Lenny Henry’s five favourite blues albums
“BB King? Genius-level playing” – comedy icon and born-again blues singer Lenny Henry rifles through his record collection for us.
“Woke up this morning, had a glass of champagnes,” jokes Sir Lenny Henry. On his debut album New Millennium Blues, the veteran British comedian/actor/knight of the realm has just reinvented himself as a 21st century bluesman, with help from King Crimson guitarist Jakko Jakszyk. Here, we ask the man himself to pick the five blues albums that changed his life.
BB King - Live in Cook County Jail
Lenny Henry: “From the worried sounding-lady who introduces the local sheriff and a local judge (both of whom are booed roundly by the audience) to the mad, big band sound of Every Day I Have The Blues – which skips through its arrangement as though BB has some other place he wants to be. How Blue Can You Get? is the highlight of the album – BB plays guitar as though he might be kept behind at Cook County if he doesn’t get it right. Genius level playing - unhurried, soulful and moving all at the same time.”
John Lee Hooker - Tantalising With The Blues
LH: “This sounds like JLH is playing live - it’s got that big fat room sound, and his voice has that don’t-mess-with-me menace throughout. He also looks pretty smooth on the cover.”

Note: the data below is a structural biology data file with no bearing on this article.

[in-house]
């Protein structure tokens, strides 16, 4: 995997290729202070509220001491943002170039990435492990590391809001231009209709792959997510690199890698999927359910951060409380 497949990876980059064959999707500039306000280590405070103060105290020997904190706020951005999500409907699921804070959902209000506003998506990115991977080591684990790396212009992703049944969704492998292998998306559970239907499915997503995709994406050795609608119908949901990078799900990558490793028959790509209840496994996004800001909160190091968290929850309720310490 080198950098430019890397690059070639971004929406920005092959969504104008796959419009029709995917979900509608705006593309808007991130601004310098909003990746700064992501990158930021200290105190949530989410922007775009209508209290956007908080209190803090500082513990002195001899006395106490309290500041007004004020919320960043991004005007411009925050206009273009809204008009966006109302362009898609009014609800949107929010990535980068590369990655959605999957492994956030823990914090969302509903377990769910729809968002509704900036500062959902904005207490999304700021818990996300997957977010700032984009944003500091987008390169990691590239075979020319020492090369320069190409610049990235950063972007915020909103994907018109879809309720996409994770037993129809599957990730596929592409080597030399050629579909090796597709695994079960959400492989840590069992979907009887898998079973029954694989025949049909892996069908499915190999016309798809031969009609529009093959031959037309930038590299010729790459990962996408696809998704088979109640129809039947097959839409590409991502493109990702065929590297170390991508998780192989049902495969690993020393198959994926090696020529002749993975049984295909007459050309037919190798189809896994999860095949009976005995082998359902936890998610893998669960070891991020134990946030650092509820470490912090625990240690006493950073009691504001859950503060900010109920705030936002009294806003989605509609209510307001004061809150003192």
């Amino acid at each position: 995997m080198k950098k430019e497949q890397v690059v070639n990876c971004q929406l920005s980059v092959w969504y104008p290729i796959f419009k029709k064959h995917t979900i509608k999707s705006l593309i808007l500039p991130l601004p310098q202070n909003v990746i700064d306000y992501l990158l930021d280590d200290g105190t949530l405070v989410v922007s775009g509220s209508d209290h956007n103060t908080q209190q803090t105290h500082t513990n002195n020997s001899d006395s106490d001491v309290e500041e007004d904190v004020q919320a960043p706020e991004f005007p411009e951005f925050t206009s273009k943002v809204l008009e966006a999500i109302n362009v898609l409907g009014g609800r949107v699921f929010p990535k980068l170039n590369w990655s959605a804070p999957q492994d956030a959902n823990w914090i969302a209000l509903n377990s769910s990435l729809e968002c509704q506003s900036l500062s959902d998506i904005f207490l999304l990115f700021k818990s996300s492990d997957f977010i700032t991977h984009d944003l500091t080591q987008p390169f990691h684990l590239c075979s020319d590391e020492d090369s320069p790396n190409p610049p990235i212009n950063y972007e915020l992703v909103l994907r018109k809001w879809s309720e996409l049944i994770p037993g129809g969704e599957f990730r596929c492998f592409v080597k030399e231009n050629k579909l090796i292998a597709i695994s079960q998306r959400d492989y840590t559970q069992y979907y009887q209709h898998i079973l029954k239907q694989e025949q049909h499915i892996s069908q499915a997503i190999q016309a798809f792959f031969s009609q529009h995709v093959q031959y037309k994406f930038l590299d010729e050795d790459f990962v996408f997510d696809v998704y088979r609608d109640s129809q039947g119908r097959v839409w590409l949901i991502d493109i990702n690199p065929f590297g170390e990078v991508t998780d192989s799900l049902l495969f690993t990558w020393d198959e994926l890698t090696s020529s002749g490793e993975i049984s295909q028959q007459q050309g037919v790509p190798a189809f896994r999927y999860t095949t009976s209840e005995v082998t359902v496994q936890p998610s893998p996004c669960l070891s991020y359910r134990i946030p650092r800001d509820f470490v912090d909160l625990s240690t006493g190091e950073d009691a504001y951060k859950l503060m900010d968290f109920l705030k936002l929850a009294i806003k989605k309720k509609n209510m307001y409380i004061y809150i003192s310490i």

Bonnie Raitt - The Lost Broadcast - Philadelphia 1972 (Live)
LH: “Gene Shay [American broadcaster] announces that ‘we are truckin’ along here with some music that’s gonna make you feel happy and sad, because this lady knows how to do it.’ Then he name-checks the band – Dan Freberg on bass, TJ Tindall on guitar, John Davies on harp – and Bonnie Raitt’s voice comes in. And okay, I love Aretha, Bessie, Victoria, Ma Rainey, Tina - all those brilliant voices – but there’s something about Bonnie’s voice here: raw, sexy and full of emotion. Plus she plays slide like she’s been bitten by a Delta Vampire…”
Muddy Waters - Blue Skies – The Best of Muddy Waters
LH: “Most Muddy Waters albums work for me, but this best of features selections from the Blue Skies recordings which literally leap out of the speakers and tear your face off. The band are tight – and Johnny Winter is in there yelling and shouting and cursing and playing electric guitar, too. Muddy sounds like he’s having the time of his life. And his voice conveys the blues, the groove, late nights and hungover mornings. He sings about voodoo and mojos and wanting to be loved. And that’s all right by me.”
Howlin’ Wolf - Little Red Rooster
LH: “When I was making the blues documentary for Sky recently, Lloyd Grossman told me that when he turned 16, he was dispatched to Chicago for a trip. His dad apparently knew people there who could show him a good time. When Grossman Jr showed up at the airport, waiting for him were Howlin’ Wolf and father of the blues Willie Dixon. He told me that for the remainder of the week, he was squired around some of the roughest, funkiest blues clubs and bars that no 16-year-old should ever have been made to visit. I believe he had a good time, though. This album sounds nasty – big room sound, fat bass, and Wolf’s voice perches on top doing his thing. Gorgeous stuff.”